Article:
David Cameron Claims 'Mission Accomplished' In Afghanistan, Is It?

David Cameron Claims 'Mission Accomplished' In Afghanistan

David Cameron has claimed British troops have achieved their mission in Afghanistan, more than 10 years after they were first deployed.

The prime minister made the statement during a surprise Christmas visit to the military's Camp Bastion base. Cameron said there would no UK combat troops left in the country by the end of next year.

Asked by reporters if the troops come home with "mission accomplished", Cameron said: "Yes, I think they do. I think they can come home with their heads held high."

He added: "To me, the absolute driving part of the mission is a basic level of security so it doesn't become a haven for terror. That is the mission, that was the mission and I think we will have accomplished that mission and so our troops can be very proud of what they have done."

The statement has unfortunate echos of when president George W Bush prematurely declared victory in the Iraq War. Standing on the flight deck of the USS Abraham Lincoln on 1 May 2003, less than three months after the US-led invasion, Bush said that "in the battle of Iraq, the United States and our allies have prevailed."

While the president did not utter the infamous phrase "mission accomplished", he made the speech under a giant banner bearing the slogan.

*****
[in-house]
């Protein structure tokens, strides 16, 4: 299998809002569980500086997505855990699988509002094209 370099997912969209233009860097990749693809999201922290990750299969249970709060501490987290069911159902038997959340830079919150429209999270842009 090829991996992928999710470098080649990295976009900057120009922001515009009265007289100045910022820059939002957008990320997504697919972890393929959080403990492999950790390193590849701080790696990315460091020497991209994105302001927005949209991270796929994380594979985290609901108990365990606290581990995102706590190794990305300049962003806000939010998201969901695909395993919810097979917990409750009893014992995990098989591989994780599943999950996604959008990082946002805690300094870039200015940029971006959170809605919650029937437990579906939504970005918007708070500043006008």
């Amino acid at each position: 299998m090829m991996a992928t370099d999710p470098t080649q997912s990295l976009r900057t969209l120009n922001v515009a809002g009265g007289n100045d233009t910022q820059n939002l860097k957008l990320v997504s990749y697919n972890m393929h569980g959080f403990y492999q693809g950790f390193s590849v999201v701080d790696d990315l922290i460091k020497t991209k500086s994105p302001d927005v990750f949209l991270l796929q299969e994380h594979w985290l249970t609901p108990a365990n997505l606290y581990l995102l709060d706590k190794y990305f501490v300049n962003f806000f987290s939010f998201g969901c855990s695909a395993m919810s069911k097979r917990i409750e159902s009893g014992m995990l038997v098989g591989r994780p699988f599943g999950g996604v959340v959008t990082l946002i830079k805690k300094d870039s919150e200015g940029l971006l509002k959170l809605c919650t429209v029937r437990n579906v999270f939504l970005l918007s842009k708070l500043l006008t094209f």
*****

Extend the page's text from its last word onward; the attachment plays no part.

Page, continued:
The incident came to represent the failure of the United States and Britain to adequately prepare for the initial invasion and toppling of Saddam Hussein's regime.

Conservative MP John Baron, a member of the Commons foreign affairs committee, said it was perhaps "premature" for the prime minister to have declared mission accomplished in Afghanistan. He told The Hufffington Post UK that while the initial mission, ridding the country of Al Qaeda, had completed "relatively early on" after US and UK forces deployed troops in 2001, the same could not be said of hopes of re-shaping Afghanistan as a stable democracy.

"The original mission was accomplished many years ago. We went in to rid the country of Al Qaeda," he said. "Our mistake was allowing the mission to morph into nation building, which meant we had to take on the Taliban. I think the jury is still out as to whether we’ve accomplished that mission. It's on shaky foundations."

And Baron said "in one guise or another" the West would be "handing back chunks of Afghanistan to the Taliban" once British and American forces withdrew.

He said: "Is that success? If you're handing large chunks back to the Taliban and you're second mission was to defeat the Taliban in order to create a nation state in your own image, in many respects, I don’t call that success."

David Cameron talks to British soldiers at Camp Bastion in southern Afghanistan

Around 5,200 British troops are now based in Afghanistan, down from 9,000 at the start of the year. There have been 446 British deaths.

Cameron told Sky News: "I said, back in 2010, that after the end of 2014 there would not be British troops in a combat role and we will stick to that. The timetable for the withdrawal of British troops is a plan that we will stick to."

"We have more than played our part in helping to rebuild this country and making it safe. Our commitment goes on into the future but our troops have done enough and it's time for them to come home."


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